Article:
They were also erected to celebrate Confederate military officers like Robert E. Lee and Stonewall Jackson. These men were traders to their country.

So why was the Whitefield statue was erected? It was unveiled on the Penn campus in June 1919. Here is how the Philadelphia Inquirer reported on the event:

Fri, Jun 13, 1919 – Page 6 · The Philadelphia Inquirer (Philadelphia, Pennsylvania) · Newspapers.com

A quick search at Newspapers.com reveals that the erection of the monument drew attention throughout the country and beyond. Reports of the event–some more extensive than others–appeared in newspapers in Victoria, BC; Corsicana, TX; Paducha, KY; Annapolis, MD; Harrisburg, PA; Pittston, PA; Wilmington, DE; Tampa Bay, FL; Lexington, NC; Pittsburgh, PA; Chanute, KS; Atlanta, GA; Winfield, KS; Casper, WY; Nashville, TN; Salisbury, NC;  Wausau, WI; Lawrence, KS; and Winston-Salem, NC. An article in the Harrisburg Telegraph discussed Whitefield’s visit to south central Pennsylvania and his relationship to John Harris, the founder of the city.

Rev. Wallace MacMullen’s speech on the occasion was published in The Brooklyn Daily Eagle on June 16, 1919. It focused on Whitefield’s evangelical convictions, his relationship with John and Charles Wesley, his powerful preaching in the British transatlantic world, his printed sermons, his family life, and his commitment to education.

As might be expected at such an event, there was no mention of Whitefield’s flaws or his promotion of slavery in Georgia. Unlike the Confederate monuments, the Whitefield statue was not erected in 1919 to celebrate slavery, white supremacy, or racism. It was erected because Whitefield had a connection to the University of Pennsylvania, was a friend of Ben Franklin, had made significant contributions to the religious life of America, and was an advocate of learning.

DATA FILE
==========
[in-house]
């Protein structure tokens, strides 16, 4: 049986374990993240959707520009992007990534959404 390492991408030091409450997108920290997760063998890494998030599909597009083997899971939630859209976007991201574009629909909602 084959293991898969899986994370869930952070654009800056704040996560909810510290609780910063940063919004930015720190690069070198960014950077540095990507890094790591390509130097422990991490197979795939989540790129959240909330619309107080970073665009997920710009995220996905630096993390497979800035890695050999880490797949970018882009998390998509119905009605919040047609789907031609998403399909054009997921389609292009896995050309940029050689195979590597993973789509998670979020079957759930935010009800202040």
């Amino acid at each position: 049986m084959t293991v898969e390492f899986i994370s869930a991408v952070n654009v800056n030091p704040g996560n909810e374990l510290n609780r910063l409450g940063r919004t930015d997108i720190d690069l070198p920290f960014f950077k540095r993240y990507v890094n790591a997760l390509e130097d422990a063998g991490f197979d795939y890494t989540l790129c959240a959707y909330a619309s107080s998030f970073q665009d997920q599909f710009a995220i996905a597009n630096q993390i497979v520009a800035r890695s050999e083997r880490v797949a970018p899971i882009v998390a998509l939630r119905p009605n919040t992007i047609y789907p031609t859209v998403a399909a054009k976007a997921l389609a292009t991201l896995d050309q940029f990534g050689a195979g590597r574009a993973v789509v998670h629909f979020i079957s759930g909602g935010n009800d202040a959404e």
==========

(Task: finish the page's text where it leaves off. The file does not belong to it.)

Of course the Penn administration may view statues differently than historians such as Gordon-Reed or Sinha or Yale historian David Blight. Perhaps they believe that any statue of a slaveholder has no place on their campus. If that is the case, then the removal of Whitefield is consistent with the university’s beliefs.

I am thus assuming, based on the way they handled the Whitefield statue, that Amy Gutmann (President), Wendell Pritchett (Provost), and Craig Carnaroli (Executive Vice President) would also argue for the removal of statues commemorating Washington, Jefferson, James Madison, John Jay, Patrick Henry, or John Hancock. They were all slaveholders and many of them were complicit in the preservation of slavery between 1776 and 1789. Of course the university would have no reason to have a statue to any of these figures on campus, but let’s remember that Quaker William Penn also owned slaves. This might get a little closer to home. (For the record, there is no statue of Penn on the University of Pennsylvania campus).

And let’s not forget that Ben Franklin was also a slavemaster. As David Waldstreicher writes in his book Runaway America: